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In an interview with Cosmopolitan, TikTok fashion influencer, Remi Bader discusses her open critique on today's fashion and what's being done as a result of her ever-growing platform.

"The [brand] hauls that I've kind of made fun of are ones that I actually work with now because they appreciated it and wanted the insight. Abercrombie, Free People, Revolve, and a few other brands," said Bader about fashion brands that have reached out. "They appreciated the honesty and they wanted the help. And for me, anyone that wants to see change, I'm going to give it a shot."

TikTok's Remi Bader on Transforming into Fashion Influencer

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When it came to being an influencer in fashion, when asked about what it was like to be thrust into the limelight, Bader said, "People ask me about when I go on Revolve trips or things like that, like, how do I not feel insecure when I might be one of the only plus-sized people? But, to be honest, it makes me feel the opposite. It actually boosts my confidence a little more to see that all these people are very supportive of wanting the industry to change as well—regardless of what their size may be. And listen, I'm not an idiot. A lot of people say things like "They [some brands] just are using you as the token plus-sized girl because they just don't want to look bad." I get it. They may want to work with me or send me stuff so I don't bash them again, but I still do the Realistic Hauls after. And just because a piece of clothing doesn't work on me doesn't mean it's not going to work on anyone else."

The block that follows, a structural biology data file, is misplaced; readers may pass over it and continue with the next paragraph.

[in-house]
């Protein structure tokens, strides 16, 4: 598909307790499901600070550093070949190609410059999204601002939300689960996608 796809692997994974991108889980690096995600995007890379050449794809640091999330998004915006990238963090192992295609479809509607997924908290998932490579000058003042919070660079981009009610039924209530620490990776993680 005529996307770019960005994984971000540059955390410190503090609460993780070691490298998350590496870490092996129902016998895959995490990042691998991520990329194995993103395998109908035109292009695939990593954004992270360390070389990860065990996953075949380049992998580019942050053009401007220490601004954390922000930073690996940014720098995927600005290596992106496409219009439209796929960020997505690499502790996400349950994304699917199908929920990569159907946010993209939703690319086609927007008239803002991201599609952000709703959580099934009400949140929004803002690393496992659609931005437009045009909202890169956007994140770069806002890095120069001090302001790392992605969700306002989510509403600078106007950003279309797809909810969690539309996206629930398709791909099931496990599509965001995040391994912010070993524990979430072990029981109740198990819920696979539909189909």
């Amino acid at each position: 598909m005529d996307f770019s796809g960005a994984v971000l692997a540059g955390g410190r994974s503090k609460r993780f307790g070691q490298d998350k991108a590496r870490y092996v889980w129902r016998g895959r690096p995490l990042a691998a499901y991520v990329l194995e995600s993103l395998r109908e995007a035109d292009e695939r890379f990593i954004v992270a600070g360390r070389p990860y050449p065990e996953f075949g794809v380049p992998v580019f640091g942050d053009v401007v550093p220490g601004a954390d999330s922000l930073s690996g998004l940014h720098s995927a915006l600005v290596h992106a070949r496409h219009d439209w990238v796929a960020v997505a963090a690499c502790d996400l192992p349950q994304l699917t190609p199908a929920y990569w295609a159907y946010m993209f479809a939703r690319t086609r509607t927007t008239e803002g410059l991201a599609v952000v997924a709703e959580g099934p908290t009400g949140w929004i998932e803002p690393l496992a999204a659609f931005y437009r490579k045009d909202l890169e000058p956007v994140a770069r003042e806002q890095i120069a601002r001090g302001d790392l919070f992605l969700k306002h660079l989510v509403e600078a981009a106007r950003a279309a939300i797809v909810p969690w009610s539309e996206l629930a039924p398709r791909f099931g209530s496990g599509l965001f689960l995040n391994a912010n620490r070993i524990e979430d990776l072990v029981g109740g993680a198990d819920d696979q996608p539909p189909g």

When asked about what it's like to create content that not only promotes more inclusive fashion, but body positivity and vulnerability, Bader said, "I think I've just always been a really open person. I'm not just gonna pretend that everything's positive every single day. I'm gonna post some of the negative too...or else my whole idea of being realistic wouldn't be realistic.

Remi Bader, Instagram

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"I've said before that I don't want to be called a body-positive influencer, but I don't really care what I'm called because my content is body positive for some people. It's affecting them in a positive way. I'm not 100 percent accepting of my body, but that doesn't mean I'm gonna hide in my room all day and not live my life."

Information originally sourced from Cosmopolitan.